Riding the rails on SL Hitoyoshi

Travel
Photos by David Krigbaum
Photos by David Krigbaum

Riding the rails on SL Hitoyoshi

by: David Krigbaum | .
WAYFARERDAVES.COM | .
published: August 10, 2018
Japan loves trains and steam locomotives. They can be found pulling sightseeing tours around the country, providing a unique way to enjoy some of the nation’s most beautiful and diverse scenery. Hokkaido has its iconic black C11 steam engine plowing through white snow in winter and Yamaguchi has its gorgeous D51 and C57 engines that roll through endless fields but in Kyushu we have SL (Steam Locomotive) Hitoyoshi.
 
Watching it in action is like a scene from America’s past, a gleaming black steam engine streaming clouds of smoke as it barrels down the line, following the course of a fast flowing emerald river that snakes through the bottom of a deep green valley cutting through Appalachian hills, except this is Kumamoto not Kentucky.
 
The only downside to riding the train is not being able to take pictures as it passes though the landscape.
 
The locomotive engine itself is a Class 8620, Japan’s first domestically mass-produced engine designed for passenger service. This one was built in 1922 and is currently the oldest operating train engine running regularly on a main line in Japan. After half a century of service its final years of regular operations were spent in the Hitoyoshi area before retirement in 1975. The engine was refurbished and brought back online for sightseeing in 1988.
 
I’d wanted to ride this classic as long as I’d known steam was a viable travel option in this country, so I went to the local JR station to make my reservations. Despite the train’s uniqueness the ticket was well-priced at about 2500 yen for the one-way two-hour ride and I was able to get seats just two days before my intended trip.
 
The trip was memorable from the moment the engine backed into Kumamoto Station to begin our journey. An active steam engine has a palpable vitality to it that modern trains don’t have; they constantly blow off steam and smoke, sometimes heavy, sometimes light but there’s always action from pent up energy just waiting to be released. There’s also a bit of energy on the platform as the steam engine was treated like an old rock star, getting swarmed by groupies of all ages with cameras as soon as it arrived.
 
Besides passing through beautiful country scenery the train ride also stops at two century-old wooden railway station passengers can spend a few minutes looking around, buying souvenirs and taking pictures of the train in different settings. A smoking old train at one of these old stations just fits more than Kumamoto Station. Then the conductor rings her large hand bell signaling everyone to get back aboard.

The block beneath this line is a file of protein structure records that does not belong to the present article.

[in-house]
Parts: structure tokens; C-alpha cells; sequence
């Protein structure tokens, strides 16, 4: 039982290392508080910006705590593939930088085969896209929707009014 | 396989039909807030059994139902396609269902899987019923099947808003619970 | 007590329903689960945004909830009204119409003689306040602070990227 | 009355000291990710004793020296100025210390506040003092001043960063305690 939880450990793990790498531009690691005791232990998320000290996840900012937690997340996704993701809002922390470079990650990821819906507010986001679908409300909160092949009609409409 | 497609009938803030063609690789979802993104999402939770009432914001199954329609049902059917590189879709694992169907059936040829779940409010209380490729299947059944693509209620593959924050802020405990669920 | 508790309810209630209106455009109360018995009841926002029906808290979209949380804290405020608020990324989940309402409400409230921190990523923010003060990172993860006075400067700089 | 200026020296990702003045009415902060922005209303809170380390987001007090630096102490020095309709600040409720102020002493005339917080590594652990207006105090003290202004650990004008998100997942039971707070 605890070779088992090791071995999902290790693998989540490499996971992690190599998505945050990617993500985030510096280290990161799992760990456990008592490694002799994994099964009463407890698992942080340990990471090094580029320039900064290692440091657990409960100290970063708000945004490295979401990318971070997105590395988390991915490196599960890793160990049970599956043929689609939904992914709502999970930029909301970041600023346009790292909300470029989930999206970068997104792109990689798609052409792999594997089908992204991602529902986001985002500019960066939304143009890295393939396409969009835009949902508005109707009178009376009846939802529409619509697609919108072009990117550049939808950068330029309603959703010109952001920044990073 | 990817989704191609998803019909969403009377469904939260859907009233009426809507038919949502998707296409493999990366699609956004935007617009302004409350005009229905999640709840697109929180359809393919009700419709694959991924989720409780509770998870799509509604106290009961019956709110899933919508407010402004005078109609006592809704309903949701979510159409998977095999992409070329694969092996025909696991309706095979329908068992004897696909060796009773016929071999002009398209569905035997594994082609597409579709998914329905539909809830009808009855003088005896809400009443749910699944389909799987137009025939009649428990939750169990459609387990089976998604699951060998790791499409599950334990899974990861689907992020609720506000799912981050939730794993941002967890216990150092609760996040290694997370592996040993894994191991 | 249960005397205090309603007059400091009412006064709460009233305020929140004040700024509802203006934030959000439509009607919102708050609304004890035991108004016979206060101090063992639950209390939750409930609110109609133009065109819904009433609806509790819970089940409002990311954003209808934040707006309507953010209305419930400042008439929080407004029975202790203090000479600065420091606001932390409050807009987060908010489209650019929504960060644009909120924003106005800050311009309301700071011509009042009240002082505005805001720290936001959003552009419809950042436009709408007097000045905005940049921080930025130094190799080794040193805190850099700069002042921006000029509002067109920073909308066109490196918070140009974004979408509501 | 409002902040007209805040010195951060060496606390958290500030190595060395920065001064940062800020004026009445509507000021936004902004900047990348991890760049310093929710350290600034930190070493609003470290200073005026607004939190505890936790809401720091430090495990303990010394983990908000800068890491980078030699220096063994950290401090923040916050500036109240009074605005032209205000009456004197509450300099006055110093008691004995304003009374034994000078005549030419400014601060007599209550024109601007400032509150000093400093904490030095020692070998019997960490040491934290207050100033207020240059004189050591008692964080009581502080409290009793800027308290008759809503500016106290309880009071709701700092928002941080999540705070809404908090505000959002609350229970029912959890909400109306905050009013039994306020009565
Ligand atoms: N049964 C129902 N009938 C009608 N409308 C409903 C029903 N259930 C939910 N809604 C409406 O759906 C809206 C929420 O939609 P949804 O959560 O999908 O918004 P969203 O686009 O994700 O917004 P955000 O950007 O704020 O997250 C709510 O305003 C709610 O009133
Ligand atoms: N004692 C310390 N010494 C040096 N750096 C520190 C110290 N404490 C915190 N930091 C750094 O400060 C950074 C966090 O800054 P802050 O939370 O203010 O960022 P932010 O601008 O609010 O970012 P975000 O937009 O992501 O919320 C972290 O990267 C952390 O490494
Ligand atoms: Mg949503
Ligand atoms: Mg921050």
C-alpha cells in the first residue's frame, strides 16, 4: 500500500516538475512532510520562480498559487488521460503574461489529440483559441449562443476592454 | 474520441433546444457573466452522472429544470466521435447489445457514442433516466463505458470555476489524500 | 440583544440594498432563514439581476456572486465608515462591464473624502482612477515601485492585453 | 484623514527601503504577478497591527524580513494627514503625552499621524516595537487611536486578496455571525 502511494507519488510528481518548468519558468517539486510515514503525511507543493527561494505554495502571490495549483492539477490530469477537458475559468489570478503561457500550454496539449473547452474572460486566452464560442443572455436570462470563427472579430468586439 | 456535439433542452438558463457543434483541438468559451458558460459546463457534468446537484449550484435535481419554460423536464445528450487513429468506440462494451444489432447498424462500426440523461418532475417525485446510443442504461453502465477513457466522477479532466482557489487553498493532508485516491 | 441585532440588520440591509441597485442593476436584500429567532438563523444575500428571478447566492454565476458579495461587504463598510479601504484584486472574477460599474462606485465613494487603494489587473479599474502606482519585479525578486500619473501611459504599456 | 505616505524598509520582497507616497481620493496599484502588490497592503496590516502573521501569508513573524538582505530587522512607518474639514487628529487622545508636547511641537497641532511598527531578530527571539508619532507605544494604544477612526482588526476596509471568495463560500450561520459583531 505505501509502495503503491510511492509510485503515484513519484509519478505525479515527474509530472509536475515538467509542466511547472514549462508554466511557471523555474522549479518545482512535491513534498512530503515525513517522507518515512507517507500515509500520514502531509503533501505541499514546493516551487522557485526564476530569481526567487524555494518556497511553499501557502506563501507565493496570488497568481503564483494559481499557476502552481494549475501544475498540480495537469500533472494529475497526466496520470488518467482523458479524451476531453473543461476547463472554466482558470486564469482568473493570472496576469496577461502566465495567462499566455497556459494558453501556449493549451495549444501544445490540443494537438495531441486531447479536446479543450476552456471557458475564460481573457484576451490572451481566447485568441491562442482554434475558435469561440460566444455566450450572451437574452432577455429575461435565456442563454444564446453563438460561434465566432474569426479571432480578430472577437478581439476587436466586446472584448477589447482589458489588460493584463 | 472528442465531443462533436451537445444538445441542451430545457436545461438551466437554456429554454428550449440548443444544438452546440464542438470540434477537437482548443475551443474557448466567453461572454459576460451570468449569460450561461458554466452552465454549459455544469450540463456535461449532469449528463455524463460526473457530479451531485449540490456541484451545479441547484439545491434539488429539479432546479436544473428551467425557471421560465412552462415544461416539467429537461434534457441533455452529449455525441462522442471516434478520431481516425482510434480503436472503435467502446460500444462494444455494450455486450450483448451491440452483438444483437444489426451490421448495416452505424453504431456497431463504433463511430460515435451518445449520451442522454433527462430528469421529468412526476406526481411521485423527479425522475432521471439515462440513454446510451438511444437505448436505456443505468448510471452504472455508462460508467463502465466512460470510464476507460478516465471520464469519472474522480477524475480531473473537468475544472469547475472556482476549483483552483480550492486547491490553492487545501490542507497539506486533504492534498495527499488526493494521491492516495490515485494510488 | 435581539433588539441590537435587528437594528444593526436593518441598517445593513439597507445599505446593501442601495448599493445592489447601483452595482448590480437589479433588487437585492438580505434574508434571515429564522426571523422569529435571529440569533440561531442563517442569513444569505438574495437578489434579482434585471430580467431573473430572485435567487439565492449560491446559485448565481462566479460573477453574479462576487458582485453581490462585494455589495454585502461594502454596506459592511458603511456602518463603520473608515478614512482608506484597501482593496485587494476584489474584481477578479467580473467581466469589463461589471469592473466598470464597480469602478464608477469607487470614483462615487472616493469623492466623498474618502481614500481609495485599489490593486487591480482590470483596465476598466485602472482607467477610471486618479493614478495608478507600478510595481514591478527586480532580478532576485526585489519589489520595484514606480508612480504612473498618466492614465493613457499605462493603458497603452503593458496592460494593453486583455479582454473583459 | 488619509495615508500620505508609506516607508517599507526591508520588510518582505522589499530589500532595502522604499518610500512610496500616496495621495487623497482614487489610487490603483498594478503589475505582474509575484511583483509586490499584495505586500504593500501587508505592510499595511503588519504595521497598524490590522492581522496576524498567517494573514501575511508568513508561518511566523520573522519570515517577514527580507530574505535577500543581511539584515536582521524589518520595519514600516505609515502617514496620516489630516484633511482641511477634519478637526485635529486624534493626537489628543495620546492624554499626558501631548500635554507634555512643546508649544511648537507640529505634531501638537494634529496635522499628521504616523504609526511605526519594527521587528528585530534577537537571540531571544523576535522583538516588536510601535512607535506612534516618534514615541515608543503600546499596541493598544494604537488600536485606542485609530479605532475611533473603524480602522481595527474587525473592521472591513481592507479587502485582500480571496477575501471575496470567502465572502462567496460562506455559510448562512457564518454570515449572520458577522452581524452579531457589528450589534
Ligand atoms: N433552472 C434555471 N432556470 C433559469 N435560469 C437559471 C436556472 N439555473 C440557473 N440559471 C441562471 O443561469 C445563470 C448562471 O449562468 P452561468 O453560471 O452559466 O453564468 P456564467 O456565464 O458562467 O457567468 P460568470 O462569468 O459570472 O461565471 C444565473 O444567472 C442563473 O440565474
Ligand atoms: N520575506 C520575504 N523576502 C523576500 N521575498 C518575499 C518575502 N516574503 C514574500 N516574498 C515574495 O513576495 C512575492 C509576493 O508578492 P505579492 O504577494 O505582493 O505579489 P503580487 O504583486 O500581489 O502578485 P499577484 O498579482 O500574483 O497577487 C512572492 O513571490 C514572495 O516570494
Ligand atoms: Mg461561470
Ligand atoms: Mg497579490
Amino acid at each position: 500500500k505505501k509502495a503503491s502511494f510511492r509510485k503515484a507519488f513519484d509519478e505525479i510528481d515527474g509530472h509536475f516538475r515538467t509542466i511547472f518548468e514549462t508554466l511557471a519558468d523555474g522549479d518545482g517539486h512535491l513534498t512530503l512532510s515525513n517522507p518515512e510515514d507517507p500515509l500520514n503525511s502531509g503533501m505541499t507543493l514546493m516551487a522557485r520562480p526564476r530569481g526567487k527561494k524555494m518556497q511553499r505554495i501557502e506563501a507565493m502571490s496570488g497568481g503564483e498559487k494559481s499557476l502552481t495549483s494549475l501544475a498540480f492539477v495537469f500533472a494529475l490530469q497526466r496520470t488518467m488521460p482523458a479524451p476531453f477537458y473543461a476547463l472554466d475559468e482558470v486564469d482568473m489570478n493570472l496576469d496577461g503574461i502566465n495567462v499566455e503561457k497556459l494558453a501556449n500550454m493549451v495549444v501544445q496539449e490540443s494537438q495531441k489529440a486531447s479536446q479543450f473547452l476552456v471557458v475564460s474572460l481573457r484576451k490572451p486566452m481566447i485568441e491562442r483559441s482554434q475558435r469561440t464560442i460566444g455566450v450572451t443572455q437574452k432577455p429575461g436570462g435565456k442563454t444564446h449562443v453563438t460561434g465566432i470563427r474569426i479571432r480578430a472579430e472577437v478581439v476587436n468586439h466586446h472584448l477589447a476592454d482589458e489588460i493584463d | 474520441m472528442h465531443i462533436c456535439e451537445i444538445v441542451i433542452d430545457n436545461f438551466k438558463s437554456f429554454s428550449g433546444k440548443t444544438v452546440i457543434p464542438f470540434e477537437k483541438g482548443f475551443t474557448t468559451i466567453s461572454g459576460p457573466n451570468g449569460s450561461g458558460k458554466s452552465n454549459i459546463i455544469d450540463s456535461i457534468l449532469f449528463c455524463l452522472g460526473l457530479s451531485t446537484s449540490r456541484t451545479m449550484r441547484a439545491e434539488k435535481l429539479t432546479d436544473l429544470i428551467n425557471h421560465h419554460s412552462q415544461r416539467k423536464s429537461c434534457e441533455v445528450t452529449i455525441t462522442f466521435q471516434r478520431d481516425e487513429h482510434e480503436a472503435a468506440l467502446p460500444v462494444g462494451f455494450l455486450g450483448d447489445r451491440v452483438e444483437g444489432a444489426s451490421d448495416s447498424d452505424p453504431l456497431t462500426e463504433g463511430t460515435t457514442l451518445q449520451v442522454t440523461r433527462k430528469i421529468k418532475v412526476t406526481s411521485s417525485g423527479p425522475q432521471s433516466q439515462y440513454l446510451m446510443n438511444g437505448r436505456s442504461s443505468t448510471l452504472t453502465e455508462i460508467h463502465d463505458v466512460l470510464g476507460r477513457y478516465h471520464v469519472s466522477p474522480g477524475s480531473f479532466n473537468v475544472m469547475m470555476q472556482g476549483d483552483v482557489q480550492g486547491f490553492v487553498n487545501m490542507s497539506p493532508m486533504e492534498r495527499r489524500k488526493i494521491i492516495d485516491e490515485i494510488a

The conductors are cheerful, helpful and operating at 120% I don’t know how they do it and walk in heels on a very bouncy train all day. Almost all of them speak some English and one was kind enough to give me an English map and short version of a tour guide-like presentation that had been given in Japanese in the observation car.
 
When not sightseeing in the observation car or at a station I was trying out locally produced food and drink from Kumamoto beer and shochu to non-alcoholic banpeiyu cider and chestnut strips. I’d not had banpeiyu before; it’s a citrus unique to Japan that grows in Kumamoto. The cider was a real stand out as it had a light and slightly sweet flavor I really enjoyed.
 
Though the journey ends at Hitoyoshi Station and two hours later the train returns to Kumamoto there’s enough time to down a chestnut bento from the traditional station bento seller, check out the national treasure of Aoi Aso Shrine and come back to watch the engine get rotated on a turntable in preparation for its return leg. A practical necessity, but the turntable was also a show with an audience so it was given an extra spin for us to get all our photos, videos and selfies.
 
This train makes one round trip run a day on weekends and holidays during the spring and summer. If you want to spend time in Hitoyoshi, which has a few days worth of traditional Japanese houses, ruins and onsens to experience, you may have to take a regular train back to Kumamoto during the week.
 
I rode the train round trip, and between the two the morning run definitely felt more energetic than the afternoon return trip.
 
Getting tickets for SL Hitoyoshi can be accomplished at any JR West station and they cannot be purchased online.
 
From Sasebo I took the limited express to Shin-Tosu and then a shinkansen to Kumamoto. While worlds apart technologically, the bullet train and steam engines were in regular operations at the same time for a decade. The first shinkansen came online in 1964 and the Class 8620 engine we rode didn’t retire until 1975.